A ticking timebomb is in the form of the correct way to dispose electronic waste, the globe is producing unit upon unit of the latest gadget which in turn pumps chemicals and materials into these devices. The turnaround from purchase to waste is even shorter than ever and protocols need to be implemented with the aim of recycling, which decreases the environmental impact on the plant as possible.
Unfortunately, A European Union Funded project in conjunction with Interpol, the United Nations University, United Nations Interregional Crime and Justice Research Institute, the WEEE Forum, the Cross Border Research Association, Zanasi and Partners and Compliance and Risks has found rather poor statistics.
They have found in Europe, “just 35% (3.3 million tonnes of 9.5 million tonnes) of used (but still functioning) and waste electronics and electrical equipment discarded by companies and consumers in 2012 wound up in official collection and recycling systems”. What happened to 6.2 million tonnes? It’s not like companies made it disappear, (reads more information) OK it is like companies made it disappear as the rest of the waste was “either exported, recycled under non-compliant conditions or simply thrown in waste bins”.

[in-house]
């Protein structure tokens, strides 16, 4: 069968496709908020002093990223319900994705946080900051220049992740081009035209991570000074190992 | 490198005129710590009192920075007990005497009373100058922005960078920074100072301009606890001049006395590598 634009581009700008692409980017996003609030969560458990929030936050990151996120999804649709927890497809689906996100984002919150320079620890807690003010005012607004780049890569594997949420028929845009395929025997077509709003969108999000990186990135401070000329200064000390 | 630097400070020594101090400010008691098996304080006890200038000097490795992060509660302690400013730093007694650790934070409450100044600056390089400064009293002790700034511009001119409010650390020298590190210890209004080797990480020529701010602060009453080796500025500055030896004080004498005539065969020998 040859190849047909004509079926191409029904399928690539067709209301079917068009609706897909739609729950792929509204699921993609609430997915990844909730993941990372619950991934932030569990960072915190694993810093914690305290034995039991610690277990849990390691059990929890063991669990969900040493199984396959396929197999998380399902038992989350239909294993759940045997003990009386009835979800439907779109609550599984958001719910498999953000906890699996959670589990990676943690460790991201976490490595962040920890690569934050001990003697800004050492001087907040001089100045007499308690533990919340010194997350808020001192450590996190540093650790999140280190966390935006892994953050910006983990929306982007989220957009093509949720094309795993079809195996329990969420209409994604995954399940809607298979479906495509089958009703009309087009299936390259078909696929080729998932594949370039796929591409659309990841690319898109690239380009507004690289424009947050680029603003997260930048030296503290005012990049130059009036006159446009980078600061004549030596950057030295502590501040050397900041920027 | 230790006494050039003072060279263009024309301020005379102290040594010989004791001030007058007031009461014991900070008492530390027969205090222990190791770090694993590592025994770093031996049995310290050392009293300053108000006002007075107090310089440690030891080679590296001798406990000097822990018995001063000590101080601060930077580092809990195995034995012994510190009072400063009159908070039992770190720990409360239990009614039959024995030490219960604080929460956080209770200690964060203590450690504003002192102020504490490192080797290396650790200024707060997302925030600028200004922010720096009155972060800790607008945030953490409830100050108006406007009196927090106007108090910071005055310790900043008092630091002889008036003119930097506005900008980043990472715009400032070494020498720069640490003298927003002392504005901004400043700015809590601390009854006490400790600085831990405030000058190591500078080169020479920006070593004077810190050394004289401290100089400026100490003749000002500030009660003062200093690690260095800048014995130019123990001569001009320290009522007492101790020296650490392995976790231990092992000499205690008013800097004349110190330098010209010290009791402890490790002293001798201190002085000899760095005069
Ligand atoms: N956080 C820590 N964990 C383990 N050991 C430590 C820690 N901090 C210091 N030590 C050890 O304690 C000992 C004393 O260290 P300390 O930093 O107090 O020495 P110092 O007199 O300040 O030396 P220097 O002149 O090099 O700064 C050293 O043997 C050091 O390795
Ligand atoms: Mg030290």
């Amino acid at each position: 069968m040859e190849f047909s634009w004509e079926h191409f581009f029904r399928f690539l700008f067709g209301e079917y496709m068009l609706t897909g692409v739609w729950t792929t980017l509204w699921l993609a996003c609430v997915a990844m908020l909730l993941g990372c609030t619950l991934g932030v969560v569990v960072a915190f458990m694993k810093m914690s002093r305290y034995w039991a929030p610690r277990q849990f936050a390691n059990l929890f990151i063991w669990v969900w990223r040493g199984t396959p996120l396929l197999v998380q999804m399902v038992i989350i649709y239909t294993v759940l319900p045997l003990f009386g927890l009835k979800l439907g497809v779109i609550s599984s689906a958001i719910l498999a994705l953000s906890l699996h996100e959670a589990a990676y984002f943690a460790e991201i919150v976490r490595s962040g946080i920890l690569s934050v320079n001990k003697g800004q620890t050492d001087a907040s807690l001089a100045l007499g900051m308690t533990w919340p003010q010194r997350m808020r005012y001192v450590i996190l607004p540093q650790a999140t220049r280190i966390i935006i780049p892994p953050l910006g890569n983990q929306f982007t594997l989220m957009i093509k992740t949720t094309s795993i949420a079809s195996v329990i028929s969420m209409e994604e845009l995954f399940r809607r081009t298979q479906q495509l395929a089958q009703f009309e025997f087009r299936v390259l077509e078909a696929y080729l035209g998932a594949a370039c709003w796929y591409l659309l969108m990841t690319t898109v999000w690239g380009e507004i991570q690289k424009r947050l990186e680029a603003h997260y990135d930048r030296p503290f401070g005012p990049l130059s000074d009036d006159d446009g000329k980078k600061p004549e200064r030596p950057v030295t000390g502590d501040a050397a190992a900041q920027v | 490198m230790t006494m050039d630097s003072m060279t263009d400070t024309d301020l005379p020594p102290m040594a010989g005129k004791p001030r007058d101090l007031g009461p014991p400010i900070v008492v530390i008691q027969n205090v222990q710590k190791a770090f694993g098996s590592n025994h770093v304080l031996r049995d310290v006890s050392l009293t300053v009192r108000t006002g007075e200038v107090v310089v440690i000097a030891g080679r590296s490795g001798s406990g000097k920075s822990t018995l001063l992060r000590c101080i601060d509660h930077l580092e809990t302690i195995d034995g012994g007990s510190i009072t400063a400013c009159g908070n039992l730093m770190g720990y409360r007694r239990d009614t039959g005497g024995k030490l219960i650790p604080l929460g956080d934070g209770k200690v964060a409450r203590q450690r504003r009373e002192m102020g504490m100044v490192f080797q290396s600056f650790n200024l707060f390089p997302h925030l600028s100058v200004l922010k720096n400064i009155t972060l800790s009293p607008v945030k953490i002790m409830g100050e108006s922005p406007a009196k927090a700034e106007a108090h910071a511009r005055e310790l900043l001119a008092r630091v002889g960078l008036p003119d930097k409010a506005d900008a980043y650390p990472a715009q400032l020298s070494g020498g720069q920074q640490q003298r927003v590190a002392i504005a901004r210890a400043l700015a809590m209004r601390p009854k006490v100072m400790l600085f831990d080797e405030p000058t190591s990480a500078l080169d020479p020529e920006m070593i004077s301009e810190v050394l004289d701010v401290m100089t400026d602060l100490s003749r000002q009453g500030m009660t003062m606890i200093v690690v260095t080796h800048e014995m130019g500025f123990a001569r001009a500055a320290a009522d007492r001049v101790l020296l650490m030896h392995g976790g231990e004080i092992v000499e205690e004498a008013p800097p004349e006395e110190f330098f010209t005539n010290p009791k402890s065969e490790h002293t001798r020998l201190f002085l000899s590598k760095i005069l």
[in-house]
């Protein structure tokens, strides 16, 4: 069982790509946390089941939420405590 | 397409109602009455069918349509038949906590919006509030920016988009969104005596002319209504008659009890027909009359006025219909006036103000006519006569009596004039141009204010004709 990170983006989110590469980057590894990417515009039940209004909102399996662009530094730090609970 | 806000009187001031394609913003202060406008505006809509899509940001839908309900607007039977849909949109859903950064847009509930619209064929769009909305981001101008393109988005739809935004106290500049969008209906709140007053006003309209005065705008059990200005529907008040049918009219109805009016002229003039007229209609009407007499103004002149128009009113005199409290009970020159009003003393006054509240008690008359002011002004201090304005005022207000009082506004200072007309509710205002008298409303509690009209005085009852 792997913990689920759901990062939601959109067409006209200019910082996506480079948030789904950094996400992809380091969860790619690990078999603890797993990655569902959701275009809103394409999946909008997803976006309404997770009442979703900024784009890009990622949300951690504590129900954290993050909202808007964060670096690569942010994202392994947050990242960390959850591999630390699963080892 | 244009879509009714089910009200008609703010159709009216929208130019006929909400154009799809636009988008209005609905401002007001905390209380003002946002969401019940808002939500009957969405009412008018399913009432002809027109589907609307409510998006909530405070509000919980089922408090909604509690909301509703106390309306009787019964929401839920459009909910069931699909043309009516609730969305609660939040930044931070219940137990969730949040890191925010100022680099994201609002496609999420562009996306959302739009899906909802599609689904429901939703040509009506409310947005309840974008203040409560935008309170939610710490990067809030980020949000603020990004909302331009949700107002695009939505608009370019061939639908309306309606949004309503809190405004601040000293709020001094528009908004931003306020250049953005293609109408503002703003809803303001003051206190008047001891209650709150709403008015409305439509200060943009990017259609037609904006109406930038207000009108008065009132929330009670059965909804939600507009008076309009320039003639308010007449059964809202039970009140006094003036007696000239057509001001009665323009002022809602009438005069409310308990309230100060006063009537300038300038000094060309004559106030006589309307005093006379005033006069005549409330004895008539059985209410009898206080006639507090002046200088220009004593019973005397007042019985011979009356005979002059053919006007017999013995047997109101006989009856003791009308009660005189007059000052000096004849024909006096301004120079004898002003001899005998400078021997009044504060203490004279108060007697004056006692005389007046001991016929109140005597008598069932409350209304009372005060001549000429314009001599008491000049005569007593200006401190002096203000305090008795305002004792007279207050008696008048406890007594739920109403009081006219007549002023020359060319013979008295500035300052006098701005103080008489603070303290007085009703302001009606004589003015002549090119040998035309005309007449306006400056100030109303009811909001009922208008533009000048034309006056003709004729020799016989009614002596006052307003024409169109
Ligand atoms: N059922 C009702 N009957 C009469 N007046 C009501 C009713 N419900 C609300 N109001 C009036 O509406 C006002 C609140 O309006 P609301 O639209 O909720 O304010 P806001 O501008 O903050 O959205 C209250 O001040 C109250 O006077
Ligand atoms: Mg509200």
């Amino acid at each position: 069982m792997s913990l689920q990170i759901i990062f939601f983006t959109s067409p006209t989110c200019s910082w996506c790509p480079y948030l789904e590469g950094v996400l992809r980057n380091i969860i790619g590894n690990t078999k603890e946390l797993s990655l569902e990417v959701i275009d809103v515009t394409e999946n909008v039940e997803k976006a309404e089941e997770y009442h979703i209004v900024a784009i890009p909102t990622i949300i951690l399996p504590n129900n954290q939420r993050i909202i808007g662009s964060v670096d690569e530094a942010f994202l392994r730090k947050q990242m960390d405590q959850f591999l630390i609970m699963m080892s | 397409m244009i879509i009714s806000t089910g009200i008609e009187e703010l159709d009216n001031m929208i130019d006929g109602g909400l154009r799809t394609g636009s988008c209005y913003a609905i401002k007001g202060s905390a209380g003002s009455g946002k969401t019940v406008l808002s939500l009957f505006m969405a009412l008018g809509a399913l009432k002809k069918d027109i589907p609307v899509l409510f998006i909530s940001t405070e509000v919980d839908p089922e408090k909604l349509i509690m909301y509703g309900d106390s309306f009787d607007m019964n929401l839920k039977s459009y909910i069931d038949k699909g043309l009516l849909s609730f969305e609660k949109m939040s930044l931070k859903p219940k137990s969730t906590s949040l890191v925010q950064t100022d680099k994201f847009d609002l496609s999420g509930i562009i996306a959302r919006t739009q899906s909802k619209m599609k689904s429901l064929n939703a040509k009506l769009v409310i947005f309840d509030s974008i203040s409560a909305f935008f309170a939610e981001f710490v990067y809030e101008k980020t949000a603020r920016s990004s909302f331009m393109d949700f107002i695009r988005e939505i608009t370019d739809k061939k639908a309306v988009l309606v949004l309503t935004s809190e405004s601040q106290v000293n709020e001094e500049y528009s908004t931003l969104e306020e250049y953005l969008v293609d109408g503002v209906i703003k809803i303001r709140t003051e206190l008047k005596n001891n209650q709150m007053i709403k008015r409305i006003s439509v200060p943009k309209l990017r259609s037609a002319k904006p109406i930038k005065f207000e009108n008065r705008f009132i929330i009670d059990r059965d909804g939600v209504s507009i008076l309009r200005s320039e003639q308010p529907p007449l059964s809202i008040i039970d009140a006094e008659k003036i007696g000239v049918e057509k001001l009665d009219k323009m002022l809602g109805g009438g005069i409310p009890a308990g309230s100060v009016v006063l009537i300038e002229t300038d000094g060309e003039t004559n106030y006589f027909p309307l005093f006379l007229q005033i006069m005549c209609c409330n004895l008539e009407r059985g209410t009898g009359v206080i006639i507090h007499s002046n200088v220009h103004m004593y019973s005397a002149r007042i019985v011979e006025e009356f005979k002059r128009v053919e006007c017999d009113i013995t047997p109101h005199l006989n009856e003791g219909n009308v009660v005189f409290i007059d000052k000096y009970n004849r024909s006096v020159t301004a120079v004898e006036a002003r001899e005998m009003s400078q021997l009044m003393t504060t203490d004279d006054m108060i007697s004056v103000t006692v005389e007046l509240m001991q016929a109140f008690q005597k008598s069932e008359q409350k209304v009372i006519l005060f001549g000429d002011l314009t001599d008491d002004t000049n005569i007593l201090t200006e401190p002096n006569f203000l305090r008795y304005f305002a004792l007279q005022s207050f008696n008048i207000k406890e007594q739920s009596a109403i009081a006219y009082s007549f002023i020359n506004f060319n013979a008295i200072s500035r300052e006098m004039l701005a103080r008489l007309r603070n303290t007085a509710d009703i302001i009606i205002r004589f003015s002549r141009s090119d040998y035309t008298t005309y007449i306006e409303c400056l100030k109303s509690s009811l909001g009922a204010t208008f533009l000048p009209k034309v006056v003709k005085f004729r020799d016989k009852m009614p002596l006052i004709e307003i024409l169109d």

Responsible manufacturing and consumers who buy these electronics need to bear in mind disposal when throwing away items. The raw materials are toxic, think chlorofluorocarbons in fridges or Benzene and n-hexane which are chemicals thought to cause cancer and nerve damage, not such a problem? These chemicals have been used in the production of Apple products up until 2014.
Of course, as this report illustrates, an unknown but damaging factor is the criminal gangs who thrive off the illegal waste supply chain in some countries. Disposal of electronic waste is essential considering the amount which is being manufactured with the ratio increasing year on year, hopefully, more can be achieved in this area to decrease humans carbon footprint on the earth.
Thank you economictimes for providing us with this information.
Image courtesy of open-electronics